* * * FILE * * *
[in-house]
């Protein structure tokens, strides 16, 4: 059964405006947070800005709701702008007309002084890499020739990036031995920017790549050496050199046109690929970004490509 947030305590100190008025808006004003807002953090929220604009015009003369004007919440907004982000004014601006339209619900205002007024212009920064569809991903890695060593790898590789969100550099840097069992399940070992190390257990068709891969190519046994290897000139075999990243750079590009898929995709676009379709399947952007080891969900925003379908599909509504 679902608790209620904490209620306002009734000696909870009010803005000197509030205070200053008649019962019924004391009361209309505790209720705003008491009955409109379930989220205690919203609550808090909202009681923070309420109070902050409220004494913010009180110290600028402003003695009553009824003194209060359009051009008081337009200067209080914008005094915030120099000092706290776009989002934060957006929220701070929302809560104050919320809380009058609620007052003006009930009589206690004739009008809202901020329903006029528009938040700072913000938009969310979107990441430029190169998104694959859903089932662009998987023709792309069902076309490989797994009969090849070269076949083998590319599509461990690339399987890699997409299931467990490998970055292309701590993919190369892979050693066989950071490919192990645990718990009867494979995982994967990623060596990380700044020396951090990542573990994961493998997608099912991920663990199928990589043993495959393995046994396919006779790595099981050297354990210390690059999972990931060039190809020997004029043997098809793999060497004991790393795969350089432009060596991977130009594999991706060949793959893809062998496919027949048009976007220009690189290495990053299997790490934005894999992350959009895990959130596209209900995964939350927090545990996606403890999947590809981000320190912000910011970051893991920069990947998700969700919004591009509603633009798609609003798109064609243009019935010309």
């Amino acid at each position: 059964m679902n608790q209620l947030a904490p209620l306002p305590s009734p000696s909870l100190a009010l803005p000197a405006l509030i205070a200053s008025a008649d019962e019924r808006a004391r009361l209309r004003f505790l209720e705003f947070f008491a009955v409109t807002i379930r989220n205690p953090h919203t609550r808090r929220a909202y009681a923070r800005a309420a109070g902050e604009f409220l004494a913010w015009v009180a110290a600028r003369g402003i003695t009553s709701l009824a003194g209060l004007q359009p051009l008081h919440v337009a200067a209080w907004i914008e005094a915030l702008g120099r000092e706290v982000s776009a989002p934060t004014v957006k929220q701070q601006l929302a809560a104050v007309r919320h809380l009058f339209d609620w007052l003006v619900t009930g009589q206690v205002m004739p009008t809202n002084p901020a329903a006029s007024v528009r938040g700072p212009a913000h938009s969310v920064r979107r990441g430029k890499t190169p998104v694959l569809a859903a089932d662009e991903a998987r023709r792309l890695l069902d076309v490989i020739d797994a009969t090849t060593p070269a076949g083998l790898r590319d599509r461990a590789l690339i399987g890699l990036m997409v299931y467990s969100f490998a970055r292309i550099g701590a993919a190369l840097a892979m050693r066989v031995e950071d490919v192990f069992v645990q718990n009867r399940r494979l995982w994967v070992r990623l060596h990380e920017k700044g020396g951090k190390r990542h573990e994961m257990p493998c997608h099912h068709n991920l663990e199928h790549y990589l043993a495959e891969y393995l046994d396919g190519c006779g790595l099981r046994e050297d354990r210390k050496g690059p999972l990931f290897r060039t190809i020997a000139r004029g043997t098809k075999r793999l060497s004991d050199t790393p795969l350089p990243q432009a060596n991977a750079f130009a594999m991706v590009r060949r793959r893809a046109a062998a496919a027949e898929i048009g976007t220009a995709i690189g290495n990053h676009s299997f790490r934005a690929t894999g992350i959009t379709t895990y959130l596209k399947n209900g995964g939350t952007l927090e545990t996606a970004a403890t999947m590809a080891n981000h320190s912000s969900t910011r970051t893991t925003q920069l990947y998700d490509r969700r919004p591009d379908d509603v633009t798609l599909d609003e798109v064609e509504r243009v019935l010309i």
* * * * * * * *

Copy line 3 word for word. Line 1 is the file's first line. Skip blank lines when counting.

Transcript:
């Amino acid at each position: 059964m679902n608790q209620l947030a904490p209620l306002p305590s009734p000696s909870l100190a009010l803005p000197a405006l509030i205070a200053s008025a008649d019962e019924r808006a004391r009361l209309r004003f505790l209720e705003f947070f008491a009955v409109t807002i379930r989220n205690p953090h919203t609550r808090r929220a909202y009681a923070r800005a309420a109070g902050e604009f409220l004494a913010w015009v009180a110290a600028r003369g402003i003695t009553s709701l009824a003194g209060l004007q359009p051009l008081h919440v337009a200067a209080w907004i914008e005094a915030l702008g120099r000092e706290v982000s776009a989002p934060t004014v957006k929220q701070q601006l929302a809560a104050v007309r919320h809380l009058f339209d609620w007052l003006v619900t009930g009589q206690v205002m004739p009008t809202n002084p901020a329903a006029s007024v528009r938040g700072p212009a913000h938009s969310v920064r979107r990441g430029k890499t190169p998104v694959l569809a859903a089932d662009e991903a998987r023709r792309l890695l069902d076309v490989i020739d797994a009969t090849t060593p070269a076949g083998l790898r590319d599509r461990a590789l690339i399987g890699l990036m997409v299931y467990s969100f490998a970055r292309i550099g701590a993919a190369l840097a892979m050693r066989v031995e950071d490919v192990f069992v645990q718990n009867r399940r494979l995982w994967v070992r990623l060596h990380e920017k700044g020396g951090k190390r990542h573990e994961m257990p493998c997608h099912h068709n991920l663990e199928h790549y990589l043993a495959e891969y393995l046994d396919g190519c006779g790595l099981r046994e050297d354990r210390k050496g690059p999972l990931f290897r060039t190809i020997a000139r004029g043997t098809k075999r793999l060497s004991d050199t790393p795969l350089p990243q432009a060596n991977a750079f130009a594999m991706v590009r060949r793959r893809a046109a062998a496919a027949e898929i048009g976007t220009a995709i690189g290495n990053h676009s299997f790490r934005a690929t894999g992350i959009t379709t895990y959130l596209k399947n209900g995964g939350t952007l927090e545990t996606a970004a403890t999947m590809a080891n981000h320190s912000s969900t910011r970051t893991t925003q920069l990947y998700d490509r969700r919004p591009d379908d509603v633009t798609l599909d609003e798109v064609e509504r243009v019935l010309i």